JERUSALEM (Reuters) - Israeli cabinet ministers approved on Sunday legislation aimed at imposing tougher penalties on stone-throwers, a measure that stemmed from a wave of Palestinian protests last year in occupied East Jerusalem.
A draft law that won preliminary parliamentary approval late last year allowed for sentences of up to 20 years in jail for throwing a rock with the intent of causing bodily harm.
But far-right politician Ayelet Shaked, Israel's new justice minister, complained that far lighter punishment would probably be handed down because of the difficulty of proving such intent, especially in cases of stone-throwing in mass street protests.
On Twitter, she announced that a ministerial committee approved her proposed amendments, which included an additional tier of 10 years' imprisonment without the need to prove an accused rock-thrower intended to harm anyone.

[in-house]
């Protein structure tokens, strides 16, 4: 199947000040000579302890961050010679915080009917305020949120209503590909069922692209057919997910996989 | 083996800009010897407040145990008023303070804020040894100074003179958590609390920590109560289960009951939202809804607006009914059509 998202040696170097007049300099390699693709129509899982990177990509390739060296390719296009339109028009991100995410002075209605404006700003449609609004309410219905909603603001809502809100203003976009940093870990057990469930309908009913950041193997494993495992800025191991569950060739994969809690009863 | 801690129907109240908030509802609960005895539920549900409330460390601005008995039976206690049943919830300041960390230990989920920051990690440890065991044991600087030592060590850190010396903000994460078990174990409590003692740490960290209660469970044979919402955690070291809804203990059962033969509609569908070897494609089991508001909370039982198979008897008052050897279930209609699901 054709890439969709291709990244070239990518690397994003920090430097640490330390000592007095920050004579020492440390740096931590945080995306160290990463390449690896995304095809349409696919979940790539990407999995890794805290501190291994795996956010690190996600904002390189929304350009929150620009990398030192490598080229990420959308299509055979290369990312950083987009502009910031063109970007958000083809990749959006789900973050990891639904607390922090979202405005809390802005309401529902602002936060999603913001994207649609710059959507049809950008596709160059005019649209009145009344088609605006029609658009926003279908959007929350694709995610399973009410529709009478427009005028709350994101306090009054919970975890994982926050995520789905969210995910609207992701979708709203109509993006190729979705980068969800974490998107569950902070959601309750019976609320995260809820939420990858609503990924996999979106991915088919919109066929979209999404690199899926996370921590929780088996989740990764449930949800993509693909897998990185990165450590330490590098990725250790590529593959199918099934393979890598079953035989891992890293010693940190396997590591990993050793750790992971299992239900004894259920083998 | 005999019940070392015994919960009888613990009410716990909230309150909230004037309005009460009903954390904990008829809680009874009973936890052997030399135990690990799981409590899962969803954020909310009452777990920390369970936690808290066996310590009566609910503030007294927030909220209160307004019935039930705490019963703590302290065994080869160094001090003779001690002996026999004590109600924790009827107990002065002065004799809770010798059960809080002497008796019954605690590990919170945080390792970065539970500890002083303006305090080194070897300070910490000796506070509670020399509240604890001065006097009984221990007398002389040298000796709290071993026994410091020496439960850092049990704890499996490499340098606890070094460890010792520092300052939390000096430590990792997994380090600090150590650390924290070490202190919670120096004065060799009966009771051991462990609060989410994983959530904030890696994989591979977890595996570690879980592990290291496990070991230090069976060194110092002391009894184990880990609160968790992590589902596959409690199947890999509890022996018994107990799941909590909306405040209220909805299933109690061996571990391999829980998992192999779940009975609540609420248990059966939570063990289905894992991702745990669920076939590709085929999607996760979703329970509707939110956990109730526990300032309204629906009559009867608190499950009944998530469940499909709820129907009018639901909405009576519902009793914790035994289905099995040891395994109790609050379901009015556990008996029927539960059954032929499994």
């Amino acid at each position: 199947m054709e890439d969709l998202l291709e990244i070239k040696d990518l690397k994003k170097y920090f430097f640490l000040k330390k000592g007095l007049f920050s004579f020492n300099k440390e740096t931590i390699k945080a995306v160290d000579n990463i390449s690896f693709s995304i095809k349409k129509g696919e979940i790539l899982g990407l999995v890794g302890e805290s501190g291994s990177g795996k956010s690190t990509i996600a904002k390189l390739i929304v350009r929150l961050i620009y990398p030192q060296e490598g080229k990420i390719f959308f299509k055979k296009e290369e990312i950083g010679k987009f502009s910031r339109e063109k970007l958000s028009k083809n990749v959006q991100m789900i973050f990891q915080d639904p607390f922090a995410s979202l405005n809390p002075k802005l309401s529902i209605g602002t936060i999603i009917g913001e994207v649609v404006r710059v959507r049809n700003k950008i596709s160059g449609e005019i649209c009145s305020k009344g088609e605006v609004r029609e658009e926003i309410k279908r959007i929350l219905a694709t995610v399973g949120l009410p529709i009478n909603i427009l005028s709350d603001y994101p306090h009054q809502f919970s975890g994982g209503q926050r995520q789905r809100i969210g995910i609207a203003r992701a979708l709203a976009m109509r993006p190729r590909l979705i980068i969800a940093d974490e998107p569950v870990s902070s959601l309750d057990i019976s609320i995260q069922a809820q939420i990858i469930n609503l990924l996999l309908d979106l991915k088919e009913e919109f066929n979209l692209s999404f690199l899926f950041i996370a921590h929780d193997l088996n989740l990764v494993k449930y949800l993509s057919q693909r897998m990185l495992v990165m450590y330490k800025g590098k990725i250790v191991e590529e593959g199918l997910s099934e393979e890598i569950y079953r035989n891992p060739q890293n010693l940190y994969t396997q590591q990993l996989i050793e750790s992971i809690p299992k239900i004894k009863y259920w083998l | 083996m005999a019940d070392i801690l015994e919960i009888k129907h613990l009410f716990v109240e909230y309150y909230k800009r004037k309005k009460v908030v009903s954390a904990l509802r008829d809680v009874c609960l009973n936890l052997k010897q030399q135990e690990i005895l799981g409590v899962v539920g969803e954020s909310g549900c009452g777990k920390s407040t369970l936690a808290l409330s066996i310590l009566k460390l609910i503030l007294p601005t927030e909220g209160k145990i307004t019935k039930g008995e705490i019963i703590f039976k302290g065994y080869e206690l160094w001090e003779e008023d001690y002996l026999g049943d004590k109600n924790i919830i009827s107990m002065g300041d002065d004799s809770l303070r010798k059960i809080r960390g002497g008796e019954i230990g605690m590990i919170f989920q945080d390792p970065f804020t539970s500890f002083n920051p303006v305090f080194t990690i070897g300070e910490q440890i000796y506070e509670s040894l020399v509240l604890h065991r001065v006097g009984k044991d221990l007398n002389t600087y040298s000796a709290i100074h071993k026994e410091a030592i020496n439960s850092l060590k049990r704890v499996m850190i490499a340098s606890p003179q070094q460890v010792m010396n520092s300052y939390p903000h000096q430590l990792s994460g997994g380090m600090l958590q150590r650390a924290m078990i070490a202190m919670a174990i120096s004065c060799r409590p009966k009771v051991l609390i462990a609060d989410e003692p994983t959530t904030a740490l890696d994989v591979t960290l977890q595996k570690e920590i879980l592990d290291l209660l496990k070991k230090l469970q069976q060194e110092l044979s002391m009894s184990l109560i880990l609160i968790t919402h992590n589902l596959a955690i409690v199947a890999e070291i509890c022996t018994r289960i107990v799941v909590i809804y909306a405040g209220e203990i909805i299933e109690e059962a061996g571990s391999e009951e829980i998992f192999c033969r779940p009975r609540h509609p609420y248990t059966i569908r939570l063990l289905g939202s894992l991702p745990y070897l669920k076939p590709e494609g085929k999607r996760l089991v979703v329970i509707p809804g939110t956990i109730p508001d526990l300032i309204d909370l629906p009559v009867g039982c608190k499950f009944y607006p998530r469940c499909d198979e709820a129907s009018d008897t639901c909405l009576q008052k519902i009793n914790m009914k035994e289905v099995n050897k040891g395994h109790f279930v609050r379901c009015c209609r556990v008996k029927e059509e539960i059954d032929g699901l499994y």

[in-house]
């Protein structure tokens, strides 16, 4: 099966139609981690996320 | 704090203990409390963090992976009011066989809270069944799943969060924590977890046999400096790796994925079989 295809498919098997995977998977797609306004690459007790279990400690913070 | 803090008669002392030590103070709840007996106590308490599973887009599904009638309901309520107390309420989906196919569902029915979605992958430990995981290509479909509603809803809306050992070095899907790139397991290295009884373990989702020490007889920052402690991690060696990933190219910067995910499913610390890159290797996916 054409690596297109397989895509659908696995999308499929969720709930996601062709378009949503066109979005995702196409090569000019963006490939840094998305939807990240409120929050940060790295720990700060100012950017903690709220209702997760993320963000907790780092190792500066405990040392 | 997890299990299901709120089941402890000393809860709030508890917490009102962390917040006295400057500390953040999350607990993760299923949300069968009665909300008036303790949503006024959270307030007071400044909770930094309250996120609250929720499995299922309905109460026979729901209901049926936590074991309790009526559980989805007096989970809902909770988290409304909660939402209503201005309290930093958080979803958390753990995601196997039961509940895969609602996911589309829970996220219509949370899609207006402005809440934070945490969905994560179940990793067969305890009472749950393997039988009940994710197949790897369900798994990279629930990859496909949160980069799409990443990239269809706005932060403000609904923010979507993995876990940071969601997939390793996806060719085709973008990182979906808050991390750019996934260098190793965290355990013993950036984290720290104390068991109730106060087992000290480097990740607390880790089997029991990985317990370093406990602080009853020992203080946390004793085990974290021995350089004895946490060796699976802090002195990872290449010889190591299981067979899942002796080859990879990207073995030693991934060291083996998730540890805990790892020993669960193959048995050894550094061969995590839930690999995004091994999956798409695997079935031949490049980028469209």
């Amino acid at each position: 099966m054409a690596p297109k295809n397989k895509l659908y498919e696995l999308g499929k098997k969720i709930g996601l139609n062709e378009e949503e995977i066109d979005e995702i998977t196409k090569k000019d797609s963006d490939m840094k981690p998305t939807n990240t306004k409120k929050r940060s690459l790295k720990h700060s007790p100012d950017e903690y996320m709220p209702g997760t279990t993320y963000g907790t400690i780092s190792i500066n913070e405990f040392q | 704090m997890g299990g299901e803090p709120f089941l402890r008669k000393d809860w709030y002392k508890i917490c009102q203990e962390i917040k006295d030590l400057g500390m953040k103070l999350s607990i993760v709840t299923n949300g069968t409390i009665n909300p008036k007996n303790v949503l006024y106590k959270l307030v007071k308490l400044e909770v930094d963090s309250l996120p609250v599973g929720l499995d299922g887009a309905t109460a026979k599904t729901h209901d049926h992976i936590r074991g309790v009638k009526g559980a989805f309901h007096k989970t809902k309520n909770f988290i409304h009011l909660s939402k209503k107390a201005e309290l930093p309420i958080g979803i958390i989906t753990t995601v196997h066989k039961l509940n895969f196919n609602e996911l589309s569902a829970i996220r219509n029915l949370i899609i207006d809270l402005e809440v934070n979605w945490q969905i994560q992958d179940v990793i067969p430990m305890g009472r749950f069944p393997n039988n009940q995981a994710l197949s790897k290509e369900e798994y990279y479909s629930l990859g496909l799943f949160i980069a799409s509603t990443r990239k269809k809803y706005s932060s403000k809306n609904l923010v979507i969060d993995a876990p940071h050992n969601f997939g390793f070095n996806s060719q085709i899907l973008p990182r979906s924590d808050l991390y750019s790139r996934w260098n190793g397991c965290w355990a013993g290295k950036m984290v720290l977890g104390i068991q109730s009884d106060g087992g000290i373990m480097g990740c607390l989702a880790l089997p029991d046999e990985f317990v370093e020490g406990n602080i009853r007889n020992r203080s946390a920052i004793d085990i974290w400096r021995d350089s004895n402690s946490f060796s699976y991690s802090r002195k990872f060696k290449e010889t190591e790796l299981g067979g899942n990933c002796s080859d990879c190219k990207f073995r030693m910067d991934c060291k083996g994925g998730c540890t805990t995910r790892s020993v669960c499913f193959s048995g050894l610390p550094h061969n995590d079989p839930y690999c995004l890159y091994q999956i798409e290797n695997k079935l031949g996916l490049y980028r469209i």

Currently, legal officials said, prosecutors usually seek sentences of no more than three months in jail for rock-throwing that does not result in serious injury.
As a result of the legislation committee's decision, the amended draft law can now be fast-tracked through parliament, where Prime Minister Benjamin Netanyahu's government controls 61 of its 120 seats.
The original legislation was promoted by Shaked's predecessor as justice minister, centrist Tzipi Livni, after a wave of violent Palestinian protests in Jerusalem in 2014 that included frequent stone-throwing at the city's light railway.
Those demonstrations erupted after the kidnapping and killing of a Palestinian teen in the city in July. Three Israelis are accused of murdering him in revenge for the deaths of three Jewish teenagers killed by Palestinian militants in the occupied West Bank.
Confrontations between Palestinian youths and Israeli police routinely degenerate into violent clashes and stone throwing in Jerusalem and across the West Bank.
(Reporting by Jeffrey Heller; Editing by Crispian Balmer)